I was reviewing one of my favorite books, The Future of Work by Jacob Morgan, in preparation for another article I am writing and a webinar I am creating. In a discussion on the future of work and the size of teams Morgan brought up something called the Ringelmann Effect and the concept of social loafing. Naturally that got me curious.
The Ringelmann Effect, named after French agricultural engineer Maximillian Ringelmann, describes the tendency for individual members of a group to become increasingly less productive as the size of their group increases. According to Wikipedia:
Ringelmann (1913) found that having group members work together on a task (e.g., pulling a rope) actually results in significantly less effort than when individual members are acting alone. Furthermore, Ringelmann discovered that as more and more people are added to a group, the group often becomes increasingly inefficient, ultimately violating the notion that group effort and team participation reliably leads to increased effort on behalf of the members.
The decreased effort has been attributed to two reasons. The first of these is what is called social loafing.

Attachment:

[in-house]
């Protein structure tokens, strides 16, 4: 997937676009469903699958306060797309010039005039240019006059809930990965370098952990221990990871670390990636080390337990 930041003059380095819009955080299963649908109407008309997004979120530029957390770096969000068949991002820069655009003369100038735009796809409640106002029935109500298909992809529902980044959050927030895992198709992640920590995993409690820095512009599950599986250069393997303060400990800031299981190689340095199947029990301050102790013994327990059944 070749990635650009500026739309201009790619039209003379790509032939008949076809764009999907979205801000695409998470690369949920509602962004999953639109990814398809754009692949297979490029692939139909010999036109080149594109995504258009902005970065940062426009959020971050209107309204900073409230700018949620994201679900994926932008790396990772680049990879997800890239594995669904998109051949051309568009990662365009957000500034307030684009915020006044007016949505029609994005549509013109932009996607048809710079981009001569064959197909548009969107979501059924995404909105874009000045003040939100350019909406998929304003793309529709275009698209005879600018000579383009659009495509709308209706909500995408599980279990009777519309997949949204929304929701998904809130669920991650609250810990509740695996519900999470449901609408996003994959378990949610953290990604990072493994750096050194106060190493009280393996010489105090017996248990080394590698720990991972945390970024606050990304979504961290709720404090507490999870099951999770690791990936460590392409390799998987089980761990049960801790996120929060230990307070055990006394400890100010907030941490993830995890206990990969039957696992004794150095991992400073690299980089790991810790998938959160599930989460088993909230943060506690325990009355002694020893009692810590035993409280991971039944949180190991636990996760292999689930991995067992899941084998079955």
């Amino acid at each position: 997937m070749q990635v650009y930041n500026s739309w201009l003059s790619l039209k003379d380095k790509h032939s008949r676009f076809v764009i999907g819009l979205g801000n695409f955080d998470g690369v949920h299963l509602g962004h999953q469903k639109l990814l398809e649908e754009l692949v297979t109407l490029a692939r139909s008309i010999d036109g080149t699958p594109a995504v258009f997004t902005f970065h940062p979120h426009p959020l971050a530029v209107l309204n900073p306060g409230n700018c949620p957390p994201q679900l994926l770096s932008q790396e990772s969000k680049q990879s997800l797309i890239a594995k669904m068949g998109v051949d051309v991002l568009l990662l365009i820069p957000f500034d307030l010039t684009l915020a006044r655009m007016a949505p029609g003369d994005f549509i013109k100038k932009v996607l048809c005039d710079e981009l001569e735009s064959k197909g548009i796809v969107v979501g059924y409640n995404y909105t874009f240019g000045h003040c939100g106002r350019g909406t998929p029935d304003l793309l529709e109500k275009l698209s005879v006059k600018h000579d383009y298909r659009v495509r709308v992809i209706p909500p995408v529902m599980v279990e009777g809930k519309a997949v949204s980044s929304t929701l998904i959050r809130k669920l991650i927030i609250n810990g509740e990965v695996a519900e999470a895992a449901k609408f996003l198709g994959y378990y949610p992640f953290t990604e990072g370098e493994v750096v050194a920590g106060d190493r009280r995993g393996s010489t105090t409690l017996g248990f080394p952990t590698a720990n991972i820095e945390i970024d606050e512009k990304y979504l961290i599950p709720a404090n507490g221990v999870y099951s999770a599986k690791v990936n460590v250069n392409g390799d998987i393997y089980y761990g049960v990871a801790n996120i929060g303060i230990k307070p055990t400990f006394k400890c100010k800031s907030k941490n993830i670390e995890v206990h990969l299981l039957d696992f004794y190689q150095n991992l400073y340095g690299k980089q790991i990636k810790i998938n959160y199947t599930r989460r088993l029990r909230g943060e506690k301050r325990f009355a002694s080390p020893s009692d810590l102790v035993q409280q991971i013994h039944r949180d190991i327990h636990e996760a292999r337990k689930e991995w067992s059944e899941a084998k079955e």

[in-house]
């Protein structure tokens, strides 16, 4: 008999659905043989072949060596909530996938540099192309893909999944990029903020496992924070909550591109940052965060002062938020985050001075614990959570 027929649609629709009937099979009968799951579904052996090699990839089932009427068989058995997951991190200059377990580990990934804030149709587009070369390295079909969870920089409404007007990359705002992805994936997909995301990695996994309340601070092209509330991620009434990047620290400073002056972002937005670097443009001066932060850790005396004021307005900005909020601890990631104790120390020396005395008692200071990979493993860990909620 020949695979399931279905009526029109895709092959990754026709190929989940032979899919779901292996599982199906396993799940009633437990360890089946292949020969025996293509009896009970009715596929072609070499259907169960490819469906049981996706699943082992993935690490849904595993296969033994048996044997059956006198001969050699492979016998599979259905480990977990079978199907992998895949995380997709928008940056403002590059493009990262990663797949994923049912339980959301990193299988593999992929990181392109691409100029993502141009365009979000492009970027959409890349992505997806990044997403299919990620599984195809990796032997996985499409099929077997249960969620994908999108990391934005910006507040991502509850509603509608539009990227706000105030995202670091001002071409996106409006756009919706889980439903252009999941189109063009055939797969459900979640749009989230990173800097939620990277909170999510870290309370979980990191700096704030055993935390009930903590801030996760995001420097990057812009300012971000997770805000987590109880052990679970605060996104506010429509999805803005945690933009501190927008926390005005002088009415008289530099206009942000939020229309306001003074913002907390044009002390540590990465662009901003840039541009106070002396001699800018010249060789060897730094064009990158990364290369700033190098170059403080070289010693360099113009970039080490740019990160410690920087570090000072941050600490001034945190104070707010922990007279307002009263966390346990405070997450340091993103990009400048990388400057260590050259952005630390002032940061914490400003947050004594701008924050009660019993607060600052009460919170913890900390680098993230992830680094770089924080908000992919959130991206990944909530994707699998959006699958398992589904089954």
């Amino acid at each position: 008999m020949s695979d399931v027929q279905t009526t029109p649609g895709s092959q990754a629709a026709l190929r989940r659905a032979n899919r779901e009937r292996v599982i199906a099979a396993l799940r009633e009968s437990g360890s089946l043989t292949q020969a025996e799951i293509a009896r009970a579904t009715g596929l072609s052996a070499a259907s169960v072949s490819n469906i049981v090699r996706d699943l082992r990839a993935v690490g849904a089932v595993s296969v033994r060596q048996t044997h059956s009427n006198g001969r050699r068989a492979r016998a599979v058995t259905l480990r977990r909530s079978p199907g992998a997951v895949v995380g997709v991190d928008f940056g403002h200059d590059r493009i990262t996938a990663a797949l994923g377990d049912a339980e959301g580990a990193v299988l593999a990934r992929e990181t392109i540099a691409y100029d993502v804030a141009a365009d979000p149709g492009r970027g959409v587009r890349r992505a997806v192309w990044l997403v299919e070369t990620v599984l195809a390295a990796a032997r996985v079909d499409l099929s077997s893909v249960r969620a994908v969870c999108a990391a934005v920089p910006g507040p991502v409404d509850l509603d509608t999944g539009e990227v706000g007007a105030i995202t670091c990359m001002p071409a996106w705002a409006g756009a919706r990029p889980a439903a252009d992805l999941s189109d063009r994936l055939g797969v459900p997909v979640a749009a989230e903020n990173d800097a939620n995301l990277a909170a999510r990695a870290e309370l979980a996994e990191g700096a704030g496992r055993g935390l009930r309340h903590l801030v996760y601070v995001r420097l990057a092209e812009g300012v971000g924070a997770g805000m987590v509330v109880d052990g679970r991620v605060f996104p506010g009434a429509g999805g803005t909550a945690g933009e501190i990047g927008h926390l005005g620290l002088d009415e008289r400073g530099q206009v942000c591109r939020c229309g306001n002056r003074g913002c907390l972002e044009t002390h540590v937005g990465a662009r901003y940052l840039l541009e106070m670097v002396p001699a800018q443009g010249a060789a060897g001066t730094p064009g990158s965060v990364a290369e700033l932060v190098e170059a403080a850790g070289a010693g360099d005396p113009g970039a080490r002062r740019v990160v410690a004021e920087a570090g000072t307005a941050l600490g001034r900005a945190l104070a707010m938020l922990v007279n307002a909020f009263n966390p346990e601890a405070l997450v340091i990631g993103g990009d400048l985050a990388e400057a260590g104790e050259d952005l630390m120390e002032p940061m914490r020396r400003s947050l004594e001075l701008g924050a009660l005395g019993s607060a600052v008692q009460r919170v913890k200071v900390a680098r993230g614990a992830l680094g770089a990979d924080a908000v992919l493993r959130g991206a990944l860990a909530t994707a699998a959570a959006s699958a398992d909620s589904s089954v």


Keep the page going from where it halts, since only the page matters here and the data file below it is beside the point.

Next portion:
Social loafing is the reduction in the effort of individuals when working in a group. It has been observed in a number of settings. I observed it when I was recruiting for packaging engineers and having students describe their senior projects. These were team projects and since I was interviewing seniors I got to talk to every team member in the interview process. The most common complaint was that no one else pulled their weight during the project. We have all seen this phenomenon and it is most likely the reason we have the phrase “he is not pulling his weight.”
Research has also shown that the effect increases with the size of the group. Again, we have all had some experience with that phenomenon. Some companies have moved to keep the size of groups small. Jeff Bezos, very prominent in today’s news, has a “two-pizza” rule that says if the group or team cannot be fed by two pizzas then it is two large.
The second reason for lack of effectiveness is loss of coordination.
The future of work
All of this research and experience then provides a blue print for the future of work when it is being done as a team. We must keep the teams small. The leadership of the team must be aware of the Ringelmann Effect and social loafing. I think that should become part of leadership training and the team would be best served by the team leader discussing it with the team. If everyone is on notice that this behavior can be observed perhaps team members will be less inclined to engage in social loafing. If goals are set, tasks are divided and everyone is made to feel indispensable the incidences of social loafing will be diminished. Everyone’s part should be identified, as anonymity of task assignment has also been found to contribute to social loafing.
If you follow these steps for your future work assignments you will be more likely to be successful. It is also an argument for smaller companies and smaller division within companies. The future of work may be small.